The CAPAZ scientific collaborator Juliana González visits Universidad Industrial de Santander
Juliana González, the CAPAZ Scientific Collaborator, participated in the VII Colombian Congress on Philosophy organised by Universidad Industrial de Santander (UIS) with her lecture “Critical historiography of political violence in the work of Hannah Arendt: On the relationship between justice and memory”.
The Congress took place between August 15 and 18, 2018 at UIS in Bucaramanga, capital of Santander. The academic event, called by the Sociedad Colombiana de Filosofía (SCF) in cooperation with Colombian universities, takes place every two years, with this years’ Congress being organised by UIS under the title “The relevance of philosophy in the 21st Century”.
Memory and social inequality in Colombia
Juliana González’ work is part of a research project that she has been working on as the CAPAZ scientific collaborator on memory and social inequality in Colombia, focusing on the participation of Colombian women’s organisations in the instruments and scenarios of transitional justice dedicated to the construction of historic memory and clarification of the truth.
Based on Hannah Arendt’s idea of the “politics of narrative”, Juliana González examines the possibility that the political theory undertaken through historical practices that enter into dialogue with memory and testimony can give rise to historical conceptions of gender-based violence within the framework of the Colombian armed conflict, which may be able to contribute to substantially increasing women’s equality in the future.
The dialogue involved students and teachers from the country’s philosophy programmes as well as people interested in the topic from other disciplines of the human and social sciences.
Women’s voices on violence and conflict Colombia
Juliana González also attended the symposium: “Philosophy, violence and conflict: Women’s voices” during the Congress. This was a space for the voices of distinguished Colombian women academics, like professor María Victoria Uribe (Universidad del Rosario), who talked about women during the so-called La Violencia, basing herself on Martin Heidegger’s concept of dasein. She also talked about several aspects of the study presented in her book Hilando fino: voces femeninas en La Violencia (2015).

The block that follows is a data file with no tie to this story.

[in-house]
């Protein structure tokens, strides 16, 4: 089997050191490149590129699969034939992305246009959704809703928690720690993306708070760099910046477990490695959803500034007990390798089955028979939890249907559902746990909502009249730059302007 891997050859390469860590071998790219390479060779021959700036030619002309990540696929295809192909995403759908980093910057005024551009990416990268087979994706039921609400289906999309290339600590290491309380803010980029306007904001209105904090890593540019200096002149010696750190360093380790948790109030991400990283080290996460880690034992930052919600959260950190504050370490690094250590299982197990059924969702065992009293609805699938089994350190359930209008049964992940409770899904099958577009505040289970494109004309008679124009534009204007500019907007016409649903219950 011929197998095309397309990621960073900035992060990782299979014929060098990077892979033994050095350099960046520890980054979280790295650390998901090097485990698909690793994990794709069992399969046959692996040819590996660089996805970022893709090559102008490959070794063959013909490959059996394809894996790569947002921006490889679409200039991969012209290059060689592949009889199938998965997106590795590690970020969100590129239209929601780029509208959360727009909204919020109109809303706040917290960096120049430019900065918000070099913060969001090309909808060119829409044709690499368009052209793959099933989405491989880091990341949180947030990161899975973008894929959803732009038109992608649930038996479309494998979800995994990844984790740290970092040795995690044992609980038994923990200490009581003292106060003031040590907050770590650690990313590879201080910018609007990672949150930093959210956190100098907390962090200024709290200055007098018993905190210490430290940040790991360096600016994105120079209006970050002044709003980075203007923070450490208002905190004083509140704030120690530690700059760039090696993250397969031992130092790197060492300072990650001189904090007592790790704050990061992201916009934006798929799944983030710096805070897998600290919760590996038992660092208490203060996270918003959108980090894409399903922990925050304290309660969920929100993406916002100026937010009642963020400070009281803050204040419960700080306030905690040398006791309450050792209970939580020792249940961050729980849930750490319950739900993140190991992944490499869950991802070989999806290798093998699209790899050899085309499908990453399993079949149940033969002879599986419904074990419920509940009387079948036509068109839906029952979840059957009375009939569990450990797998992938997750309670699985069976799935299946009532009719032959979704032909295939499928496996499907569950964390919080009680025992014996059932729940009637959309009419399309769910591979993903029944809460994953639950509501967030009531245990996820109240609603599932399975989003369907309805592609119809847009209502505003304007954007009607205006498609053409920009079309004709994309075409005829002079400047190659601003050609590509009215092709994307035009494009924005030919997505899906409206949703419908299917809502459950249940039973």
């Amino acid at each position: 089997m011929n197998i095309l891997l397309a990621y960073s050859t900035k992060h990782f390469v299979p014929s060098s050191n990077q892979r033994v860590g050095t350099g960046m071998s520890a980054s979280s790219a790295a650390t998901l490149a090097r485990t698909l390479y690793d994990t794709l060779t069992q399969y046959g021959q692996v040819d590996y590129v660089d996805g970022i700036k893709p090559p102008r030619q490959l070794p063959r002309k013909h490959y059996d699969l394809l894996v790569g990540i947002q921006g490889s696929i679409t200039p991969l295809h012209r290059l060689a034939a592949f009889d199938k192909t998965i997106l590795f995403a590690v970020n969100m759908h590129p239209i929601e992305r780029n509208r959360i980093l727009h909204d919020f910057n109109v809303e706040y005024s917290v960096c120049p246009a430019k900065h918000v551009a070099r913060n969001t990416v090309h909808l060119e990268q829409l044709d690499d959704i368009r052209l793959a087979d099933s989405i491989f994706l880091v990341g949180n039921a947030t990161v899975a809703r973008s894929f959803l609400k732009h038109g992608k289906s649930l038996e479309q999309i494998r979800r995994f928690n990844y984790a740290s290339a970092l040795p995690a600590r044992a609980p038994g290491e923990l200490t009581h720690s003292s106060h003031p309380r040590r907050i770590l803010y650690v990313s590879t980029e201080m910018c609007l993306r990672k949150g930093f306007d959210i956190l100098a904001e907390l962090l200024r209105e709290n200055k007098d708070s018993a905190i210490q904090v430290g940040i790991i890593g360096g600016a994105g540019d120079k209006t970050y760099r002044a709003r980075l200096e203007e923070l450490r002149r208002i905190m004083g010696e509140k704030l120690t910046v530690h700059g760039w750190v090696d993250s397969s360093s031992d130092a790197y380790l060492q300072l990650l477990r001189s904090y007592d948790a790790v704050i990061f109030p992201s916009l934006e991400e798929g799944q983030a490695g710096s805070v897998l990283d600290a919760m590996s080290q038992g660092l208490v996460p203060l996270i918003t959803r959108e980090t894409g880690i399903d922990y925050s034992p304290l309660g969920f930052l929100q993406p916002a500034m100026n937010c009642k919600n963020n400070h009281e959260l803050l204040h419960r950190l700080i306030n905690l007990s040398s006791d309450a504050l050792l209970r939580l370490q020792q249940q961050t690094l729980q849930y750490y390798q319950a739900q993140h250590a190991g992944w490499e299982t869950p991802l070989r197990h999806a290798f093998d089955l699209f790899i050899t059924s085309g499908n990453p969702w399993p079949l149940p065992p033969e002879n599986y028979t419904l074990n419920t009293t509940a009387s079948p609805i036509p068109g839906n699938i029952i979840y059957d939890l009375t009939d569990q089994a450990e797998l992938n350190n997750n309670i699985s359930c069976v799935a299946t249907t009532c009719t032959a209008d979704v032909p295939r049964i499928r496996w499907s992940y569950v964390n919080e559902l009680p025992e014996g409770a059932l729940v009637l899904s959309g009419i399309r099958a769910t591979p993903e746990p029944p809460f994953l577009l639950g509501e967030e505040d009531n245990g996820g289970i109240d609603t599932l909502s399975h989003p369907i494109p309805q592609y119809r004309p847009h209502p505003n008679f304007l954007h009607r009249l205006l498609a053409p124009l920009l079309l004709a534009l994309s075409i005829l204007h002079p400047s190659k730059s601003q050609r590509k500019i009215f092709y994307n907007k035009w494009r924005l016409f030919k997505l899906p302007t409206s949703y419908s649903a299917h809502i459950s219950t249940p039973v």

Professor María del Rosario Acosta (DePaul University, Chicago) presented new considerations within her current research on the construction of historical memory from a perspective of trauma. Professor Camila de Gamboa (Universidad del Rosario) provided a contribution focusing on the critical political discourse within the peace accords on so-called “gender ideology”, and its implication with respect to the exclusion of LGBTI people from Colombia’s post conflict society.
Finally, professor Tatiana Rincón (Universidad Nova Spania, Mexico) presented an interesting proposal approaching possible transformations during political transitions in relation to an understanding of sexual violence as a heinous act from a legal perspective. Other outstanding participating academics included professors Laura Quintana (Universidad de los Andes), Amalia Boyer (Universidad del Rosario) and Luciana Cadahia (Pontificia Universidad Javeriana).
Archivo de Memoria Oral de las Víctimas (AMOVI) at UIS
In her visit to UIS, Juliana González also had the opportunity to meet with historian Ivonne Suárez Pinzón. Professor Suárez is well known at UIS for her work at the Archivo de Memoria Oral de las Víctimas -AMOVI- (Victims’ Oral Memory Archive), where she has gathered and organised a large archive with many interviews and life stories of victims of the Colombian armed conflict.
The AMOVI archive includes, for example, life trajectories of the victims of sexual and gender violence, forcibly displaced and settled in Barrio Café Madrid in Bucaramanga between 1971 and 2008. AMOVI has an open documentation centre for topics including conflict, political violence, and human rights. It also offers training workshops for memory managers and training in creation and management of human rights archives.
Historian Ivonne Suárez’ work on memory at UIS
At the foundation of the work of professor Ivonne Suárez is the concept of reasoned historical memory, through which she advocates in favour of a work of memory based on analyses of the armed conflict which emerge from the conversation between victims and researchers, together with exercises of contextualisation and critique that exclude false neutrality and consider the circumstances of the current persistence of political violence. The AMOVI archives represent forms of resistance to oblivion and instruments for the denunciation of serious violations of human rights in Colombia.
Professor Suárez is also known at UIS for the different places of memory that she has installed in the University campus. On a visit guided by professor Suárez herself, Juliana González was able to go to some of these emblematic places such as the Sendero de Conciencia UIS Verdad y Memoria de las Víctimas and the Espacio de Pensamiento Chucho Peña, erected in memory of the Unión Patriótica poet and militant, Jesús María Peña Marín, disappeared and killed in Bucaramanga in 1986.
Click here for more information about the VII Colombian Congress on Philosophy.